Best of the Web: Students Who Hate their Phones, Being a Resilient Parent, and Talking to Kids about Cambridge Analytica

Challenging the idea that kids love their phones, resilient parenting, and discussing Cambridge Analytica.

Our selection of thought-provoking and useful articles from around the web on educating and raising children.


How Do Young People Really Feel about Technology?

(Donna Freitas, Greater Good Magazine)

The conventional wisdom is that the lives of young people revolve around their smartphones. We are getting it very wrong, according to new research by the author. Two years seeking the views of more than 1000 college students across the United States produced a very different picture. While students may love their smartphones, many hated them, and there was a massive effort to control how they used them.

How to trick kids into reading so they don’t realise their doing it

(Suzi Catchpole, Essential Kids)

Dealing with a reluctant young reader can be a tricky business. This article offers six everyday ways to help children in the reading journey – and barely know their reading. The suggestions include environmental reading, such as road signs, and number plates. Others include using humour, and giving them things to read that match their personal interest – books about Star Wars,say, or soccer.

To Raise Resilient Kids, Be a Resilient Parent

(Emily F. Popek, The New York Times)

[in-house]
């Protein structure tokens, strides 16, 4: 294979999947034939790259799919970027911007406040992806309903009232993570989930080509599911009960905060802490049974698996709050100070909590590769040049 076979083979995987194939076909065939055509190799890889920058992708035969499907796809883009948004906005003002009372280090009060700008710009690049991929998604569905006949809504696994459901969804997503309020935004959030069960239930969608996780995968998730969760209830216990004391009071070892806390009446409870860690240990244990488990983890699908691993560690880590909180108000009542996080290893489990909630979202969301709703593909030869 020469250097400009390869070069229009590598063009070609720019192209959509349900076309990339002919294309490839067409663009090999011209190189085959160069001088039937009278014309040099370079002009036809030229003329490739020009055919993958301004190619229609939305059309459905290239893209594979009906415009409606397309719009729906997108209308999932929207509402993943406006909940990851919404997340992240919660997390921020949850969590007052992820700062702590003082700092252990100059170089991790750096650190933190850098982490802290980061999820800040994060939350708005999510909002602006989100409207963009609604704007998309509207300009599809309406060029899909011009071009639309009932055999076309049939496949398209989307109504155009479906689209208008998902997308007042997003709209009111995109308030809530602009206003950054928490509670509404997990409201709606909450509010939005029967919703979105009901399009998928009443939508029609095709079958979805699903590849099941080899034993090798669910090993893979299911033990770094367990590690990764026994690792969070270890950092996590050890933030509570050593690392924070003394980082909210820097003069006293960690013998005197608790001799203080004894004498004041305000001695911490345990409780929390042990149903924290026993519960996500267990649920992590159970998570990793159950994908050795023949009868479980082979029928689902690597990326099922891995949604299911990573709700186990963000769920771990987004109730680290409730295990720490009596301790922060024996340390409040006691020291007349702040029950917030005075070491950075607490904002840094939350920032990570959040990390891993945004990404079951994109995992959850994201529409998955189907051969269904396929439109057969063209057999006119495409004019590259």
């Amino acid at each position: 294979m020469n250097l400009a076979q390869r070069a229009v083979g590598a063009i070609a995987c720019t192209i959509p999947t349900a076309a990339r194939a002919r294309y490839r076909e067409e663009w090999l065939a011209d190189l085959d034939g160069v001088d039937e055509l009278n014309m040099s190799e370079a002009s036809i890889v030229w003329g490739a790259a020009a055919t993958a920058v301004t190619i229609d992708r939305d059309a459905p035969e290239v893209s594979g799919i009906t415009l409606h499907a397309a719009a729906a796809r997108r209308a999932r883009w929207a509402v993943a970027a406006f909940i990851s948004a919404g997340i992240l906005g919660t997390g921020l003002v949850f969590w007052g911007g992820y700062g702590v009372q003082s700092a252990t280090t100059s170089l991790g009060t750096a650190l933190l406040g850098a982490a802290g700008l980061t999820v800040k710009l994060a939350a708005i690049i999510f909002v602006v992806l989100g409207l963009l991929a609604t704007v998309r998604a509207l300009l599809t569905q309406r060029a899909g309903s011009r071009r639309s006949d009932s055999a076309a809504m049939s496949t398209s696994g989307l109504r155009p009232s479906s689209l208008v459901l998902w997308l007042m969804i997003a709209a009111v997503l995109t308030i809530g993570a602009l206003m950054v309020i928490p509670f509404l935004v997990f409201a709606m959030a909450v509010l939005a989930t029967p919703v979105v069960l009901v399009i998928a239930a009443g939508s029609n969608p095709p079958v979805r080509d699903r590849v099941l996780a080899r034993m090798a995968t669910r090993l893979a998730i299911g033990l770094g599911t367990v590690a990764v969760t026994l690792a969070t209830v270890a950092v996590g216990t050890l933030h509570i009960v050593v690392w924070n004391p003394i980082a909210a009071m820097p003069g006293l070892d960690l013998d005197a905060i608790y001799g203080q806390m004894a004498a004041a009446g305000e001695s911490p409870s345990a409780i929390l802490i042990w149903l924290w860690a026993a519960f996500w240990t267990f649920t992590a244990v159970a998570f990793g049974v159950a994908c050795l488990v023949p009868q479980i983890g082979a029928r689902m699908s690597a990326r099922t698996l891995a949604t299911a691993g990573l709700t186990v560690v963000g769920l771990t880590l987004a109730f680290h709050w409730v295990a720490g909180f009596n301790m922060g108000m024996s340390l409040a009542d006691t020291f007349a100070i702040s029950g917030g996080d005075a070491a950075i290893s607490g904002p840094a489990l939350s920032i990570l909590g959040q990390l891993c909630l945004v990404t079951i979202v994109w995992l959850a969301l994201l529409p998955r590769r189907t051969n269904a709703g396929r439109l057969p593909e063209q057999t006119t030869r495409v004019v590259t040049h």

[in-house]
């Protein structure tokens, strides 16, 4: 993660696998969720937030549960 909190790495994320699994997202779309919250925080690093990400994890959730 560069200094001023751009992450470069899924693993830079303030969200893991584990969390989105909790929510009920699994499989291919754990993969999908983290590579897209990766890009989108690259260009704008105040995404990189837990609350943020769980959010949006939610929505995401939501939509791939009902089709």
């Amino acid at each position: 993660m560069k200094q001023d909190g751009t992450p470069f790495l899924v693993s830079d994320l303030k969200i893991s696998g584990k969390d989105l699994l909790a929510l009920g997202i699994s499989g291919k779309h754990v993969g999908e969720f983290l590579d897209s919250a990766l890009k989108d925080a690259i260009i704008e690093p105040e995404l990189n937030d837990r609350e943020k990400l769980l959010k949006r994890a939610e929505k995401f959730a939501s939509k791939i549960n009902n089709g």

Raising children to be emotionally resilient has emerged as key aspiration for parents. But to do so, parents need to be resilient themselves. This means that parents need to be able to take temper tantrums and meltdowns in their stride – to accept they are part of the ‘messiness of childhood’. The article offers some tips for parents to make difficult interactions easier to absorb.

Why you should talk to your children about Cambridge Analytica

(Amanda Third, The Conversation)

It’s been one of the world’s biggest stories – how Cambridge Analytica harvested the Facebook data of more than 50 million individual profiles on Facebook, using them to influence election outcomes. While this may seem a controversy of the adult world, the author argues there are implications for our children, the first generation whose lives are being wholly tracked digitally. How can we talk to children about what’s happening?

Our recent Best of the Web posts

Tips for Reading to Kids, Why You Should be a Lazy Parent, and the Sadness of the Empty Nest

Start Classes Later, Dance as Important as Maths, and Getting to Know My Child’s Dyslexia

Why Homework Matters, Helping Boys Enjoy Reading, and the Kids Beating Stress with a Journal

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